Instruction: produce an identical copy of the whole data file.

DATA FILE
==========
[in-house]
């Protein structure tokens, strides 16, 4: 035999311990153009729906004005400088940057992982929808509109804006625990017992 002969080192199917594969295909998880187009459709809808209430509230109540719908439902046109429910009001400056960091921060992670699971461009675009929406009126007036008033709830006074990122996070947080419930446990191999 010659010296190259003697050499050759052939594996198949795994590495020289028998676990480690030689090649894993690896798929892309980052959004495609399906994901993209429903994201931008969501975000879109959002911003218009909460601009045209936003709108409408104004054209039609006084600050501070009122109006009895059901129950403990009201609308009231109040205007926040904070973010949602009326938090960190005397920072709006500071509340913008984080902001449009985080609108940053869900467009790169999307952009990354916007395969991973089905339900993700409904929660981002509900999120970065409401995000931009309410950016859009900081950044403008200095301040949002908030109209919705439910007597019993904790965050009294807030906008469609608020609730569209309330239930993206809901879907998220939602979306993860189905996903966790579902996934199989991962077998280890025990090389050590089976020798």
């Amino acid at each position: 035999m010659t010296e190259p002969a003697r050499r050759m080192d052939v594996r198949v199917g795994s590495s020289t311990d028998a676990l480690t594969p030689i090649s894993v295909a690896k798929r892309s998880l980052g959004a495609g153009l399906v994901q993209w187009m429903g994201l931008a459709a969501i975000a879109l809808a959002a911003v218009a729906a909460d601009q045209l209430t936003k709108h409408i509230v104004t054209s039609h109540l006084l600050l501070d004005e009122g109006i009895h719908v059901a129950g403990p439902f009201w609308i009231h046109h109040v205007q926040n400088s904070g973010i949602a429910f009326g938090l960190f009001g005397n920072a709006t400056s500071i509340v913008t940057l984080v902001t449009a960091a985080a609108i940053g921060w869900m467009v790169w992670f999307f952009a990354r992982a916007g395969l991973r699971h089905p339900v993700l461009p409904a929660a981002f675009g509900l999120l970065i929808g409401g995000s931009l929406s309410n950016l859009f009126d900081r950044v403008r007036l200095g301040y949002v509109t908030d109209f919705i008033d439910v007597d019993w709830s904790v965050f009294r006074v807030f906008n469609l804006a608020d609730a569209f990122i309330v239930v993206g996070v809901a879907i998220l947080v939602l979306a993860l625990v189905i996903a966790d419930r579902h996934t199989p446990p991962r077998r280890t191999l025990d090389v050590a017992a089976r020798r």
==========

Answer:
[in-house]
């Protein structure tokens, strides 16, 4: 035999311990153009729906004005400088940057992982929808509109804006625990017992 002969080192199917594969295909998880187009459709809808209430509230109540719908439902046109429910009001400056960091921060992670699971461009675009929406009126007036008033709830006074990122996070947080419930446990191999 010659010296190259003697050499050759052939594996198949795994590495020289028998676990480690030689090649894993690896798929892309980052959004495609399906994901993209429903994201931008969501975000879109959002911003218009909460601009045209936003709108409408104004054209039609006084600050501070009122109006009895059901129950403990009201609308009231109040205007926040904070973010949602009326938090960190005397920072709006500071509340913008984080902001449009985080609108940053869900467009790169999307952009990354916007395969991973089905339900993700409904929660981002509900999120970065409401995000931009309410950016859009900081950044403008200095301040949002908030109209919705439910007597019993904790965050009294807030906008469609608020609730569209309330239930993206809901879907998220939602979306993860189905996903966790579902996934199989991962077998280890025990090389050590089976020798």
């Amino acid at each position: 035999m010659t010296e190259p002969a003697r050499r050759m080192d052939v594996r198949v199917g795994s590495s020289t311990d028998a676990l480690t594969p030689i090649s894993v295909a690896k798929r892309s998880l980052g959004a495609g153009l399906v994901q993209w187009m429903g994201l931008a459709a969501i975000a879109l809808a959002a911003v218009a729906a909460d601009q045209l209430t936003k709108h409408i509230v104004t054209s039609h109540l006084l600050l501070d004005e009122g109006i009895h719908v059901a129950g403990p439902f009201w609308i009231h046109h109040v205007q926040n400088s904070g973010i949602a429910f009326g938090l960190f009001g005397n920072a709006t400056s500071i509340v913008t940057l984080v902001t449009a960091a985080a609108i940053g921060w869900m467009v790169w992670f999307f952009a990354r992982a916007g395969l991973r699971h089905p339900v993700l461009p409904a929660a981002f675009g509900l999120l970065i929808g409401g995000s931009l929406s309410n950016l859009f009126d900081r950044v403008r007036l200095g301040y949002v509109t908030d109209f919705i008033d439910v007597d019993w709830s904790v965050f009294r006074v807030f906008n469609l804006a608020d609730a569209f990122i309330v239930v993206g996070v809901a879907i998220l947080v939602l979306a993860l625990v189905i996903a966790d419930r579902h996934t199989p446990p991962r077998r280890t191999l025990d090389v050590a017992a089976r020798r």